'Tyburn Tree' Memorial Renewed

For more than 200 years the huge three-sided gallows known as the ‘Tyburn Tree’ stood near the present-day Marble Arch. It was a notorious instrument of mass execution, upon which more than 1000 people met their deaths, including 105 beatified and canonised Catholic martyrs of the Reformation, such as Jesuits St Edmund Campion and St Robert Southwell.

The gallows were pulled down at the end of the 18th century but in October three young oak trees were planted on the site of the original gallows, arranged around a restored stone roundel declaring that this is ‘The site of the Tyburn Tree.’ As the trees grow, the likeness to the gallows will become ever more pronounced, offering a visible reminder of a dark period of British history.

The tree planting and restoration of the damaged roundel was a joint project between the Edgware Road Partnership, Tyburn Convent, Westminster City Council and Transport for London. It was marked by a ceremony in which Fr Christopher Pedley, a Jesuit priest from Farm Street parish, Mayfair, blessed the roundel with holy water.

He and fellow Jesuit Fr Dominic Robinson, nuns of Tyburn Convent, and other Catholics then honoured the martyrs by kneeling down to kiss the roundel in the centre of the traffic island.

Afterwards Fr Pedley said: ‘They have arranged the trees triangularly in a way which resembles the gallows used for executions. It is very significant, because it is the place where Catholic martyrs died and particularly a number of Jesuit martyrs between 1571 and 1679.’ The site is so significant for the Society of Jesus that when the order’s Superior General came to London he was brought to visit this spot.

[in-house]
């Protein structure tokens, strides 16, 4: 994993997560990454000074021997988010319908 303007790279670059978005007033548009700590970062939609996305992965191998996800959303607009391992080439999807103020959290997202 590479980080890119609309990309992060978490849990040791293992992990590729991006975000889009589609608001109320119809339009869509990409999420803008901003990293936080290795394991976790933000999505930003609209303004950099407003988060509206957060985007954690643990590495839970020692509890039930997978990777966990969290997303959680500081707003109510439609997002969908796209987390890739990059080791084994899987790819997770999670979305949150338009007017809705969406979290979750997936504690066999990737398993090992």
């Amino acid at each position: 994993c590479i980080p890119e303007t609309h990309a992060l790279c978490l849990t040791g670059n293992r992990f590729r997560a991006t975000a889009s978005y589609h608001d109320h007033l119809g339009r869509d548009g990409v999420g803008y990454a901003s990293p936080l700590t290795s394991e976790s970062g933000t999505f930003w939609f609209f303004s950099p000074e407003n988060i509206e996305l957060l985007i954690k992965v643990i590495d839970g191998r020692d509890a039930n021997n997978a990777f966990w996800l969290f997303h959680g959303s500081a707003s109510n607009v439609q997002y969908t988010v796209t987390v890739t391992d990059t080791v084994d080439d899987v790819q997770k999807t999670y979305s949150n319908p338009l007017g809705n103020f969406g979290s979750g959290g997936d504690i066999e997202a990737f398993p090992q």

At a reception in Tyburn Convent after the ceremony, Councillor Robert Davis, deputy leader of Westminster City Council, said the event was a ‘hugely important commemoration of one of the most poignant aspects of Westminster’s, London’s and the nation’s history.’

Tyburn, which means ‘boundary stream’ and refers to a tributary of the Thames, first became a place of public execution in the 12th century. By the 16th century it had become the ‘King’s gallows’ and on 4 May 1535 Charterhouse prior St John Houghton and four others became the first martyrs of the Reformation when they were hanged, drawn and quartered for refusing to take the oath attached to the Act of Succession.

Queen Elizabeth I rebuilt the gallows into the infamous three-sided Tyburn Tree in 1571 and frequently used them to execute Catholics in the religious persecution in the years afterwards. The last hanging there was in November 1783.